|Author: Mason W./ Junge Freeman|
More inventory may be available. Place your order today and be one of the first to receive this product when it arrives!
Alert me when this item is in stock.
|From the experts at one of the world's most respected medical schools--your complete guide to managing cholesterol and staying healthy for life|
Everybody knows that high cholesterol is something to be concerned about. But what does it really mean when your doctor tells you that your cholesterol levels are high, and what should you do about it? If you're worried about your cholesterol, here's your chance to get the answers you need from a top expert at the Harvard Medical School.
As founder and chief of the prestigious Lipid Metabolism Unit at Massachusetts General Hospital, Dr. Mason W. Freeman treats hundreds of patients each year and oversees breakthrough cholesterol research. In The Harvard Medical School Guide to Lowering Your Cholesterol he explains: What cholesterol is and the difference between "good" and "bad" cholesterol How to assess your risk for high cholesterol How to work with your doctor to develop the best treatment plan for you Cholesterol-lowering drugs--who should take them, what to look out for, and how to be sure your doctor is monitoring you properly How to manage your cholesterol through diet and exercise The latest scientific findings on alternative therapies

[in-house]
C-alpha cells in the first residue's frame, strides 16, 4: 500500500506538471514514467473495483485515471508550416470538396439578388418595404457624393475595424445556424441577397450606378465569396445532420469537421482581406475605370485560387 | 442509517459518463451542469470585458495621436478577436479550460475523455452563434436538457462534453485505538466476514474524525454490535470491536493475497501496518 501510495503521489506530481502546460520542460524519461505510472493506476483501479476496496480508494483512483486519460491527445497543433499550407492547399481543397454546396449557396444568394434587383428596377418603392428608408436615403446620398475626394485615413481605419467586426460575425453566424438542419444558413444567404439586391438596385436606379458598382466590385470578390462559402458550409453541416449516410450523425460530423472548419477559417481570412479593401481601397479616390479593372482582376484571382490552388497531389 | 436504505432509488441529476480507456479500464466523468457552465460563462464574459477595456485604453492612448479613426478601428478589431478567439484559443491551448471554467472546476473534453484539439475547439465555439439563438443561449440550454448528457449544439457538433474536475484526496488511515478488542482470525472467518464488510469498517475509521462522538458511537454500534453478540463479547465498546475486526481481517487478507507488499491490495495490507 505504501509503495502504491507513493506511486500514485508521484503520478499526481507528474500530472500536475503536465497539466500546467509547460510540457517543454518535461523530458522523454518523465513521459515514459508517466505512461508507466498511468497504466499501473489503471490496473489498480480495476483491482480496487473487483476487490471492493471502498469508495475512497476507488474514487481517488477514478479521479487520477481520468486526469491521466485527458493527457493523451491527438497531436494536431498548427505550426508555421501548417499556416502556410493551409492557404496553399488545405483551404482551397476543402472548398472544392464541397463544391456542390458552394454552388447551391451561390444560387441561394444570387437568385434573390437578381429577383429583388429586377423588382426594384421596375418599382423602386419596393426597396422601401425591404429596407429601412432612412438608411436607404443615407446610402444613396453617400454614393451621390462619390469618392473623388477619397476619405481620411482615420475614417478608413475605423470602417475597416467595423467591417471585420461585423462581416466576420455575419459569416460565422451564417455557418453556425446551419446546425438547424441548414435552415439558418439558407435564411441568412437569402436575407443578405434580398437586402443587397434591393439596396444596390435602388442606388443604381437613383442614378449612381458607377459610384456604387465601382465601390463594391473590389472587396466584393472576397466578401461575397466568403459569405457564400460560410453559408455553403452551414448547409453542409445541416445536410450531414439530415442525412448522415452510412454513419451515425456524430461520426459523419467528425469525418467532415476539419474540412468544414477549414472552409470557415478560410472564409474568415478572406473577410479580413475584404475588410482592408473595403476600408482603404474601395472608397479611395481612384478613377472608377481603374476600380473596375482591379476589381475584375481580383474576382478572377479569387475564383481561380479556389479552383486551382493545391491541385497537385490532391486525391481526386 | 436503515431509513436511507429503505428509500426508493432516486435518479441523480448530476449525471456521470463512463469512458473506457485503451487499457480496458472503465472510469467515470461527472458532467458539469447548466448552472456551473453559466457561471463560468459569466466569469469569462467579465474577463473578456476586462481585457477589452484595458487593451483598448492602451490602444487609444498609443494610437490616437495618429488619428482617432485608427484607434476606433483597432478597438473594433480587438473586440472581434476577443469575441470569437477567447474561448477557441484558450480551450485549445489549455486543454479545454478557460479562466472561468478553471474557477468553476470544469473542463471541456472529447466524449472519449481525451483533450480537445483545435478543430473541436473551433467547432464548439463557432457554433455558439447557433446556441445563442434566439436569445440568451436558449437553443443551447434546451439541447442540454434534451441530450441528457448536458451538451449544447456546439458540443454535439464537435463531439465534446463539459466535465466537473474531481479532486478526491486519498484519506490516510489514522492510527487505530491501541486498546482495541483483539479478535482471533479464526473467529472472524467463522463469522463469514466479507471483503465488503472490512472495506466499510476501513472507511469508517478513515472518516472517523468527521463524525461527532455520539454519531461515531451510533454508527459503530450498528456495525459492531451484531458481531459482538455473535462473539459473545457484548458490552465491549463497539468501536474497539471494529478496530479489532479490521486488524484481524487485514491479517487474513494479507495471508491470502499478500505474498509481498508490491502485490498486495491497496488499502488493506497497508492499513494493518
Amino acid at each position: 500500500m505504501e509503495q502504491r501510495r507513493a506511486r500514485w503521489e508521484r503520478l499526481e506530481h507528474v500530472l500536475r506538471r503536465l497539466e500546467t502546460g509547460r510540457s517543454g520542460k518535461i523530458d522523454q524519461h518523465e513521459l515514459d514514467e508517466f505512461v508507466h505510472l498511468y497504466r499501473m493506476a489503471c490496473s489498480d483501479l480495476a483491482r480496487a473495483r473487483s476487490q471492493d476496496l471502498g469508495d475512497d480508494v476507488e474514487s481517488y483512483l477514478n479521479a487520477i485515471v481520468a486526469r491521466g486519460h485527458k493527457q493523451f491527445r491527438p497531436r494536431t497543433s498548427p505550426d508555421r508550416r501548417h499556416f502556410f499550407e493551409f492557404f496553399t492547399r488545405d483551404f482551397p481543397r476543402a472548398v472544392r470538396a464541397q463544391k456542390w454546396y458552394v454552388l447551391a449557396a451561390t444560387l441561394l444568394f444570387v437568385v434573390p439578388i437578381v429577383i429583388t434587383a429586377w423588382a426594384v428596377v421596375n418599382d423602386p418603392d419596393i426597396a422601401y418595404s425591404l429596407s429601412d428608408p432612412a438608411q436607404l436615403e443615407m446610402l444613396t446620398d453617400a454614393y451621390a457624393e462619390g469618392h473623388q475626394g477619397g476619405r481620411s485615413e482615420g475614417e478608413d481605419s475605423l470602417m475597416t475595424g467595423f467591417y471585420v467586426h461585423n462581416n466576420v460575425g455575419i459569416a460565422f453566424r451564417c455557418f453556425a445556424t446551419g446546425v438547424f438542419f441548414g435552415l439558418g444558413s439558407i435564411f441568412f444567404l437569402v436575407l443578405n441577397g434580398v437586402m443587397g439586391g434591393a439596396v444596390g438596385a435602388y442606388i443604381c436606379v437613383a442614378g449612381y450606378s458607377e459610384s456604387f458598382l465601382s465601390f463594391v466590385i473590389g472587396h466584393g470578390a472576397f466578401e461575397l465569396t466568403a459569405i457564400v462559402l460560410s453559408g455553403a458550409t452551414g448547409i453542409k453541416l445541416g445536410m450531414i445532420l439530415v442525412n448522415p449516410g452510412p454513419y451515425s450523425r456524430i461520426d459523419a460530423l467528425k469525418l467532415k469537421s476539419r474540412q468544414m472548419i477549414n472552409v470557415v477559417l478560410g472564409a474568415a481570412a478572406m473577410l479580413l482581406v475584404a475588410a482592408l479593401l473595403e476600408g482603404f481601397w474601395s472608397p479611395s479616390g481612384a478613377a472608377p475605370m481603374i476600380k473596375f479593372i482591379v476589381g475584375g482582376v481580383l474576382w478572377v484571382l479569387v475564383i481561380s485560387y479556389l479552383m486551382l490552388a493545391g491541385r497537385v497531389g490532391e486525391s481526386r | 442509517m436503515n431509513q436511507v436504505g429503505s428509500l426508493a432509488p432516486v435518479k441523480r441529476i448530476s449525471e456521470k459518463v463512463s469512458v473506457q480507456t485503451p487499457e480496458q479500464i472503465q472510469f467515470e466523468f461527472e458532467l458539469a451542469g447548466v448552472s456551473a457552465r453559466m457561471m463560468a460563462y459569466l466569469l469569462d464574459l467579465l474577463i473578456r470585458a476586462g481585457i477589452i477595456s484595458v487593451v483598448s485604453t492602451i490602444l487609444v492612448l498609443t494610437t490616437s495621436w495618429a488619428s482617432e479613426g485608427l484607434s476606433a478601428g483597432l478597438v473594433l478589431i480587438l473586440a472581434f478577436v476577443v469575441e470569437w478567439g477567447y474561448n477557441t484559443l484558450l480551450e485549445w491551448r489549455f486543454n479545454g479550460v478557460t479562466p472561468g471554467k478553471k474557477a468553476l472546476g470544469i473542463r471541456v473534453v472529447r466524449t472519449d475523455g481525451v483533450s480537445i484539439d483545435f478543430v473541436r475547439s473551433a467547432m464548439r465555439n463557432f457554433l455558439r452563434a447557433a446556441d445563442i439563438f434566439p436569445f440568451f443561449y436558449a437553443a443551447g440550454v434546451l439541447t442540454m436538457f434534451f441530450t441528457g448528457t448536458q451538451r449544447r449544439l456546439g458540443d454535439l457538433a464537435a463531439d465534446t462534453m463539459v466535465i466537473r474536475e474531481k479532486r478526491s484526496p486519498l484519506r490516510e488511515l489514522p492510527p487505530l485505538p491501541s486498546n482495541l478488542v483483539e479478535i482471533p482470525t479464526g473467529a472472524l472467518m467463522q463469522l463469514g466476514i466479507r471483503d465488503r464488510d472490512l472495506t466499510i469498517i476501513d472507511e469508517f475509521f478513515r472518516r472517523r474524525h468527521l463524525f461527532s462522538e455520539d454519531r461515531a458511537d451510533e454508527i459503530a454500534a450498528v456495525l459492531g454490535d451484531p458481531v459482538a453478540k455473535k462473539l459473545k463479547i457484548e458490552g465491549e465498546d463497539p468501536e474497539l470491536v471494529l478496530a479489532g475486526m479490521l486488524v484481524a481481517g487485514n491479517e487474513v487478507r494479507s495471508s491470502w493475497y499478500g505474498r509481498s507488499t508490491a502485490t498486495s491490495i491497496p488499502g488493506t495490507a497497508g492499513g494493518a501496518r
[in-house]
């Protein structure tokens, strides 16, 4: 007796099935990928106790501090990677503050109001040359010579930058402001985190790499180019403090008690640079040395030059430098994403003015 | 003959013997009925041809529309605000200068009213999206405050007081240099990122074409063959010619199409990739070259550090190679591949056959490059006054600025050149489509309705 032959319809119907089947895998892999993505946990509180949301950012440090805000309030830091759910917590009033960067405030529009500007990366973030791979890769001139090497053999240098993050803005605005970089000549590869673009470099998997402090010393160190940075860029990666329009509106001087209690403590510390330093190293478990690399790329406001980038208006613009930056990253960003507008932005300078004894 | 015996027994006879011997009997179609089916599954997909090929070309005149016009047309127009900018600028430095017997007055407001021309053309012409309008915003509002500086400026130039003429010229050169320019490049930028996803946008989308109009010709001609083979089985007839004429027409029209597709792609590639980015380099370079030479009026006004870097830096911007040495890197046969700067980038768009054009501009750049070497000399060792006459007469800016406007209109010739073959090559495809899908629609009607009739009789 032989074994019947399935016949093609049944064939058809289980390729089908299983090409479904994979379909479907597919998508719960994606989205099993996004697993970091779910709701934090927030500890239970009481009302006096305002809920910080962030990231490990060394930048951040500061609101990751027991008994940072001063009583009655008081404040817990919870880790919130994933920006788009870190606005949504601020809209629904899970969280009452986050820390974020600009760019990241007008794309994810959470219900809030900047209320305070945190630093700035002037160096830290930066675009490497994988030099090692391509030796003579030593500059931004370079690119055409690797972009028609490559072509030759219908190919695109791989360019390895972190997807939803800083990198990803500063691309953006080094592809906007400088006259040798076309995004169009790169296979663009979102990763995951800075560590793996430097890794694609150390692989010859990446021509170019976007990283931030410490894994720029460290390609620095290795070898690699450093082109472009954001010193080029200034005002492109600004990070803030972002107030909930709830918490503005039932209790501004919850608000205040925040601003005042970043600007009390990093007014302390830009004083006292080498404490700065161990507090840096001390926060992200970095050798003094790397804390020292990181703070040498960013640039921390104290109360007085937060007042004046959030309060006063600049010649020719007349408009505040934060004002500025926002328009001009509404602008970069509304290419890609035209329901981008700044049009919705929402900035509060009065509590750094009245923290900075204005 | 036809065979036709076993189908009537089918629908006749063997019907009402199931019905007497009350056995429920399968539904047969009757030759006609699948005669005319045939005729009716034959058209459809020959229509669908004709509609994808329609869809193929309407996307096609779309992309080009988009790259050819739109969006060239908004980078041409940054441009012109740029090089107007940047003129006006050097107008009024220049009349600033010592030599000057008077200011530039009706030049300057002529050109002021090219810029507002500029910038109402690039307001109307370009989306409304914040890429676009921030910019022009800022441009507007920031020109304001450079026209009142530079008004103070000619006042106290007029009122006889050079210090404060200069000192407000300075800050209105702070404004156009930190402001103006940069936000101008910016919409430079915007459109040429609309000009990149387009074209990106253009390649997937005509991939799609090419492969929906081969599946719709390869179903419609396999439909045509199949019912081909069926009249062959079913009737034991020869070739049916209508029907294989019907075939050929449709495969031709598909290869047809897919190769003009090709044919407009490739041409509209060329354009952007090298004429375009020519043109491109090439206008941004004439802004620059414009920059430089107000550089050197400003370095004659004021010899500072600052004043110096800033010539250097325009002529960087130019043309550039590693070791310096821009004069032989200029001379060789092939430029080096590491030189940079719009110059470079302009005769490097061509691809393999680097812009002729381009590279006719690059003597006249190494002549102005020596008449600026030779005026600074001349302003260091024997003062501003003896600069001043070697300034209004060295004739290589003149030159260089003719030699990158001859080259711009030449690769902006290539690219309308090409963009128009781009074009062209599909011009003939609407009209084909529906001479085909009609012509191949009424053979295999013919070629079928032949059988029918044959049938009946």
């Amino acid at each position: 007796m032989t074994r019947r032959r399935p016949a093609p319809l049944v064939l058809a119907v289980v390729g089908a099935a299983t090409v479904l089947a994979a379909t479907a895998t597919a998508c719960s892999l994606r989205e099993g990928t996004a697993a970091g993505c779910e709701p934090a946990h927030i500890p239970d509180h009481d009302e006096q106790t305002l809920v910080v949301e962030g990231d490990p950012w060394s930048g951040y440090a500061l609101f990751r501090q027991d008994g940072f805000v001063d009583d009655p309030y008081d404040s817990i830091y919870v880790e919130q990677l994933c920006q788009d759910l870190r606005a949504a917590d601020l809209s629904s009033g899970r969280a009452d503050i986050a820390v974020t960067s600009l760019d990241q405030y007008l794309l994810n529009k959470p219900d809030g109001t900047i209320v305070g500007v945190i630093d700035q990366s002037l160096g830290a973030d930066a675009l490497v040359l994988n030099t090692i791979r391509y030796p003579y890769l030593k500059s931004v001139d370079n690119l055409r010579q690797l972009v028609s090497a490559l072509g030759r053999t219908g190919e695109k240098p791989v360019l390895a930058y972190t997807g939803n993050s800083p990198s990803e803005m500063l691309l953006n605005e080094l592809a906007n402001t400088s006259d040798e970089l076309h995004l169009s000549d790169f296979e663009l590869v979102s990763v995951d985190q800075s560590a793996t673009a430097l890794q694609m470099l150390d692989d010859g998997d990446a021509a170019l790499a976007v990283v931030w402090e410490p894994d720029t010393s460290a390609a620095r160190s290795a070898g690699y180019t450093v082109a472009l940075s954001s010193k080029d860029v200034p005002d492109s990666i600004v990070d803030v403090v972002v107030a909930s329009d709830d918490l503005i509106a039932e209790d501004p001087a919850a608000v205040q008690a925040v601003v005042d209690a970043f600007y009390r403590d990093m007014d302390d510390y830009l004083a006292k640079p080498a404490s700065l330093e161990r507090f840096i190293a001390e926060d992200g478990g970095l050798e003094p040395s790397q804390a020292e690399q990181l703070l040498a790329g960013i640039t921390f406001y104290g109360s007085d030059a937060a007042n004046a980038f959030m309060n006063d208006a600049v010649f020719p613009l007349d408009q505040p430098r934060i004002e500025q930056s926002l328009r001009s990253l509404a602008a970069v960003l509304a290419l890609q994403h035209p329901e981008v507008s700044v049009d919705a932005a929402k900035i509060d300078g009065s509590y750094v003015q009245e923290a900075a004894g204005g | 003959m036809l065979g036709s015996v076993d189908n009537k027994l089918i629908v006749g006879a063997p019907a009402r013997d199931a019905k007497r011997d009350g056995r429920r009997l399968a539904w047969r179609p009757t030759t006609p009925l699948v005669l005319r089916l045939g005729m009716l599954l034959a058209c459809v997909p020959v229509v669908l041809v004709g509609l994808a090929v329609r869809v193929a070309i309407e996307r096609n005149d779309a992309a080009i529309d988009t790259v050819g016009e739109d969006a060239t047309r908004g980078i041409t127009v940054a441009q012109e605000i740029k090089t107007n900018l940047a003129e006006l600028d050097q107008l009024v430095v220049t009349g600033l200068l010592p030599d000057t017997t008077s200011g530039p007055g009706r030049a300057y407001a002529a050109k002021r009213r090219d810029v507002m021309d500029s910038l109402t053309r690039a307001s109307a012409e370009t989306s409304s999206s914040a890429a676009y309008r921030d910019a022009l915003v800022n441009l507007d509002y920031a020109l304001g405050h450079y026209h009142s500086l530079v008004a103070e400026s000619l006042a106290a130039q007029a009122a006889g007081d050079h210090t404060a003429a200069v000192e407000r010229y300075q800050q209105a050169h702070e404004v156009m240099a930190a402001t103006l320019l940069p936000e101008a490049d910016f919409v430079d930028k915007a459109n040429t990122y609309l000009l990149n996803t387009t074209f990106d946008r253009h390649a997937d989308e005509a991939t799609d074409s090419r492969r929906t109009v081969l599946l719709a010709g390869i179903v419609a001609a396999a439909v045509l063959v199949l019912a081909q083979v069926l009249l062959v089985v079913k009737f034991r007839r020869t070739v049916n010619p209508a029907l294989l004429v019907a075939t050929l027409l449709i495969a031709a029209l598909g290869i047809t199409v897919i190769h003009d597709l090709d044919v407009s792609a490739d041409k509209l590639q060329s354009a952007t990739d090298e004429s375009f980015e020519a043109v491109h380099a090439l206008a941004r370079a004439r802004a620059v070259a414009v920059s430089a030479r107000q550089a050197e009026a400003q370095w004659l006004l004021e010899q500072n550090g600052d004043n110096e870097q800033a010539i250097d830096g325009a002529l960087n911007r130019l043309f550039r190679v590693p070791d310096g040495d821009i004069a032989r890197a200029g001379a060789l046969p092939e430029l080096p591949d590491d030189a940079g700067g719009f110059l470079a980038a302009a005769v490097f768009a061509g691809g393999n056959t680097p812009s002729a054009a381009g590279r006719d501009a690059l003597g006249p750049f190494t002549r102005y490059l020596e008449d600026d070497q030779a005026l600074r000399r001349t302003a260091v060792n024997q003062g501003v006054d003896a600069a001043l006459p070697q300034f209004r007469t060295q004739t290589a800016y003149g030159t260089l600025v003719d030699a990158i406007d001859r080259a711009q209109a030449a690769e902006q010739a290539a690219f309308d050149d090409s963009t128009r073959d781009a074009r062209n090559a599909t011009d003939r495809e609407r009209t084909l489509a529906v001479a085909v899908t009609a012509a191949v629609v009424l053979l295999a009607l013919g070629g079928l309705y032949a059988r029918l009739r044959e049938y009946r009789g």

About the Harvard Medical School health guide series
Each book from Harvard Medical School gives you the knowledge you need to understand and take control of your health. In every book, a world-renowned expert from Harvard Medical School provides you with the latest information on diagnosis, traditional and alternative treatments, home remedies, and lifestyle changes that can make a powerful difference in your health.
From the Publisher:
An associate professor of medicine at Harvard Medical School presents a guide to controlling cholesterol levels, explaining the science behind cholesterol while offering a step-by-step risk assessment schedule. Original. 15,000 first printing.